Archive for the ‘Holy Tuesday’ Tag

The Cross and Glorification, Part II   1 comment

Above:   A Crucifix

Photographer = Kenneth Randolph Taylor

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For Holy Tuesday, Year 1, according to the U.S. Presbyterian lectionary of 1966-1970

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Holy Father, whose mercy never ends:  even as Jesus came not to judge but to save men,

so may we, his believing people, seek to reach men everywhere with your saving word;

through Jesus Christ our Lord.  Amen.

The Worshipbook–Services and Hymns (1972), 145

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Philippians 2:5-11

John 12:24-53

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Without duplicating the previous post, which I could easily do, given the assigned readings, I choose to focus on the commonality of Philippians 2:5-11 and John 12:24-43–glory and glorification.  Notice, O reader, the contrast between John 12:26 (the call to follow and serve Jesus, paired with the promise that God the Father will honor those who do) and John 12:42-43 (staying quiet for fear of losing one’s reputation).  Choosing the second option seems to be more common than selecting the first option, does it not?

Not one of us is innocent of the offense of valuing the opinions of certain human beings (especially powerful and influential ones) more than following and serving God.  We who call ourselves Christians identify literally as followers of Christ.  May we, by grace, live up to that name.

KENNETH RANDOLPH TAYLOR

NOVEMBER 13, 2018 COMMON ERA

THE FEAST OF HENRY MARTYN DEXTER, U.S. CONGREGATIONALIST MINISTER AND HISTORIAN

THE FEAST OF SAINT ABBO OF FLEURY, ROMAN CATHOLIC ABBOT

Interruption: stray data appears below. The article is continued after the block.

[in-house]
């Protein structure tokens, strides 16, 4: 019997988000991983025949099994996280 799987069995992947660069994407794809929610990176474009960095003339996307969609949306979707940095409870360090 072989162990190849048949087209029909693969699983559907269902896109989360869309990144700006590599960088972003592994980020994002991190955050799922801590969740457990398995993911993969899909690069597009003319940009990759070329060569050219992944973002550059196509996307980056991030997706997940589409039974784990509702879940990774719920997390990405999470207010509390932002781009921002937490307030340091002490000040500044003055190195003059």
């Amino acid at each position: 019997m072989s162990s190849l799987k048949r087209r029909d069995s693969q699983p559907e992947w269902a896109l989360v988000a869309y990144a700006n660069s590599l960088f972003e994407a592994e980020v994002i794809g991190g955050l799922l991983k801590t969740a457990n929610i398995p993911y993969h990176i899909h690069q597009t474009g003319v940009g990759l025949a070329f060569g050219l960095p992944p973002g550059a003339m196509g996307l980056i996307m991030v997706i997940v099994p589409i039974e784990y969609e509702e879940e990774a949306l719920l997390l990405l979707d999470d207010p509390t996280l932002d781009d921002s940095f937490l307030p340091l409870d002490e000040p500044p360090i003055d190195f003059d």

THE FEAST OF SAINT BRICE OF TOURS, ROMAN CATHOLIC BISHOP

THE FEAST OF SAINT NICHOLAS TAVELIC AND HIS COMPANIONS, ROMAN CATHOLIC MARTYRS

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Posted November 13, 2018 by neatnik2009 in John 12, Philippians 2

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A Faithful Response, Part V   1 comment

Above:  Christ Pantocrator

Scan by Kenneth Randolph Taylor

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The Collect:

Blessed Lord, who caused all holy Scriptures to be written for our learning:

Grant us so to hear them, read, mark, learn, and inwardly digest them,

that we may embrace and ever hold fast the blessed hope of life,

which you have given us in our Savior Jesus Christ,  who lives and reigns

with you and the Holy Spirit, one God, for ever and ever.  Amen.

The Book of Common Prayer (1979), page 236

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The Assigned Readings:

Isaiah 49:1-7

Psalm 71:1-14

1 Corinthians 1:18-31

John 12:20-36

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Psalm 71 is a prayer of an aged pious person afflicted by his enemies.  Many of its sentiments fit neatly into Holy Week, although verse 13 is rather un-Christlike:

Let my accusers be put to shame and consumed;

let those who seek to hurt me be covered with scorn and disgrace.

The New Revised Standard Version (1989)

That is far removed from

Father, forgive them; they do not know what they are doing.

–Luke 23:34, The Jerusalem Bible (1966)

Divine paradoxes are glorious.  Consider, O reader, 1 Corinthians 1.  The message of Christ’s cross is folly and causes offense, but it is the power of God to those on the way to salvation.  The folly of God is greater than human wisdom in the hyperbolic language of St. Paul the Apostle.  The scapegoating and execution of an innocent man is the way to salvation?  How can that be?  Yet it is.